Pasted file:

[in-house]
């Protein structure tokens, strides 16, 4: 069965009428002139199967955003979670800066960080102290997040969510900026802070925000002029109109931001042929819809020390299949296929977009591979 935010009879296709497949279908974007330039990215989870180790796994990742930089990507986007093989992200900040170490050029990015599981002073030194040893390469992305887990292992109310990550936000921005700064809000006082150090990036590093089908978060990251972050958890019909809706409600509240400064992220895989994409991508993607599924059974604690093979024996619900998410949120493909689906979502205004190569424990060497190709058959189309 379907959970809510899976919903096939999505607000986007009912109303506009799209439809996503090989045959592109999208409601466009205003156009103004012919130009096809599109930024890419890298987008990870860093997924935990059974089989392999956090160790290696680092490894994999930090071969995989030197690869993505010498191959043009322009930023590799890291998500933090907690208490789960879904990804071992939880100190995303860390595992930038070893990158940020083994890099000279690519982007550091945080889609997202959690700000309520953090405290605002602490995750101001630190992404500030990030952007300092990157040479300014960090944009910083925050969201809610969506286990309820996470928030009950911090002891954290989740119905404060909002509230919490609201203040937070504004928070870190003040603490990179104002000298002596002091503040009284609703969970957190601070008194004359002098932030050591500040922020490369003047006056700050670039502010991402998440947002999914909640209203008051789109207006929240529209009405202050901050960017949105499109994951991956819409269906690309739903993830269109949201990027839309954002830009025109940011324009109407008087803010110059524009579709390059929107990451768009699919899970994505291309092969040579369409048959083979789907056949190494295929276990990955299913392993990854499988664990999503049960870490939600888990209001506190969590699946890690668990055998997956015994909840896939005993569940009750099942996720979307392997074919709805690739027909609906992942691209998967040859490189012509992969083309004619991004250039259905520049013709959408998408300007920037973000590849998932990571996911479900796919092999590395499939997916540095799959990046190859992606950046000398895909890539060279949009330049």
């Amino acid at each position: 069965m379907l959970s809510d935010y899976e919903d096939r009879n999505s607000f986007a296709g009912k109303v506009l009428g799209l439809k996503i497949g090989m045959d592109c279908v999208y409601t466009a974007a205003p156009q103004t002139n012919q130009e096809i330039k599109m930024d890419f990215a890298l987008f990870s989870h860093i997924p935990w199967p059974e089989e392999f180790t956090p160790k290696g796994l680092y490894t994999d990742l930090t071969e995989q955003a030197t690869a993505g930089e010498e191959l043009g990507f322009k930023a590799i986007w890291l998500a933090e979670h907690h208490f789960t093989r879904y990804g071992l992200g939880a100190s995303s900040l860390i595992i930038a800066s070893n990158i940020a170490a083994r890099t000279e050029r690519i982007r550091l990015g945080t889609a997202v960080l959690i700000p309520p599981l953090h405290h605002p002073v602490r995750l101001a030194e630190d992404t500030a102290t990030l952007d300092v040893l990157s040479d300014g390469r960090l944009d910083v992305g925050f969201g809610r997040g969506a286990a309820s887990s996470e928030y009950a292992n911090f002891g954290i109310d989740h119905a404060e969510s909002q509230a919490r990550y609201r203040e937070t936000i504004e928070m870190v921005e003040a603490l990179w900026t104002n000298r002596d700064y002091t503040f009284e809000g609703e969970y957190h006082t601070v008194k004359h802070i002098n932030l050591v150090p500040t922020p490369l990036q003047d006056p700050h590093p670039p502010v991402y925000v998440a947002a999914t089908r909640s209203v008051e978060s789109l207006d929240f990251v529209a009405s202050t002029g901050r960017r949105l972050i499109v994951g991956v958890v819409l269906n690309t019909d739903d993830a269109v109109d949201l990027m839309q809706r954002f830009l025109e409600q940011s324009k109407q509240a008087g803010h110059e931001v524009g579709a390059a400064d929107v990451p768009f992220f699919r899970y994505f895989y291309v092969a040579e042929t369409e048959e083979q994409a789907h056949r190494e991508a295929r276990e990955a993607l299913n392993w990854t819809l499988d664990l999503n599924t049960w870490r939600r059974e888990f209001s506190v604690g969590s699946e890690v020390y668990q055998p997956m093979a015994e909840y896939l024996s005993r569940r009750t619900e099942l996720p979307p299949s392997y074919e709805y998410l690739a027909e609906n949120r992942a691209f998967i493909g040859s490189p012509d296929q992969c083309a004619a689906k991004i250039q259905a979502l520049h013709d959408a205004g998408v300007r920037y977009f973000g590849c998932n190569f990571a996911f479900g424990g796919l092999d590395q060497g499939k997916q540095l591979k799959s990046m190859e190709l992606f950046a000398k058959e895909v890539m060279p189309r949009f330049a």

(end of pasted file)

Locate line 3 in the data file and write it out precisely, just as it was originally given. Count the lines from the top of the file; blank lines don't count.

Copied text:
């Amino acid at each position: 069965m379907l959970s809510d935010y899976e919903d096939r009879n999505s607000f986007a296709g009912k109303v506009l009428g799209l439809k996503i497949g090989m045959d592109c279908v999208y409601t466009a974007a205003p156009q103004t002139n012919q130009e096809i330039k599109m930024d890419f990215a890298l987008f990870s989870h860093i997924p935990w199967p059974e089989e392999f180790t956090p160790k290696g796994l680092y490894t994999d990742l930090t071969e995989q955003a030197t690869a993505g930089e010498e191959l043009g990507f322009k930023a590799i986007w890291l998500a933090e979670h907690h208490f789960t093989r879904y990804g071992l992200g939880a100190s995303s900040l860390i595992i930038a800066s070893n990158i940020a170490a083994r890099t000279e050029r690519i982007r550091l990015g945080t889609a997202v960080l959690i700000p309520p599981l953090h405290h605002p002073v602490r995750l101001a030194e630190d992404t500030a102290t990030l952007d300092v040893l990157s040479d300014g390469r960090l944009d910083v992305g925050f969201g809610r997040g969506a286990a309820s887990s996470e928030y009950a292992n911090f002891g954290i109310d989740h119905a404060e969510s909002q509230a919490r990550y609201r203040e937070t936000i504004e928070m870190v921005e003040a603490l990179w900026t104002n000298r002596d700064y002091t503040f009284e809000g609703e969970y957190h006082t601070v008194k004359h802070i002098n932030l050591v150090p500040t922020p490369l990036q003047d006056p700050h590093p670039p502010v991402y925000v998440a947002a999914t089908r909640s209203v008051e978060s789109l207006d929240f990251v529209a009405s202050t002029g901050r960017r949105l972050i499109v994951g991956v958890v819409l269906n690309t019909d739903d993830a269109v109109d949201l990027m839309q809706r954002f830009l025109e409600q940011s324009k109407q509240a008087g803010h110059e931001v524009g579709a390059a400064d929107v990451p768009f992220f699919r899970y994505f895989y291309v092969a040579e042929t369409e048959e083979q994409a789907h056949r190494e991508a295929r276990e990955a993607l299913n392993w990854t819809l499988d664990l999503n599924t049960w870490r939600r059974e888990f209001s506190v604690g969590s699946e890690v020390y668990q055998p997956m093979a015994e909840y896939l024996s005993r569940r009750t619900e099942l996720p979307p299949s392997y074919e709805y998410l690739a027909e609906n949120r992942a691209f998967i493909g040859s490189p012509d296929q992969c083309a004619a689906k991004i250039q259905a979502l520049h013709d959408a205004g998408v300007r920037y977009f973000g590849c998932n190569f990571a996911f479900g424990g796919l092999d590395q060497g499939k997916q540095l591979k799959s990046m190859e190709l992606f950046a000398k058959e895909v890539m060279p189309r949009f330049a």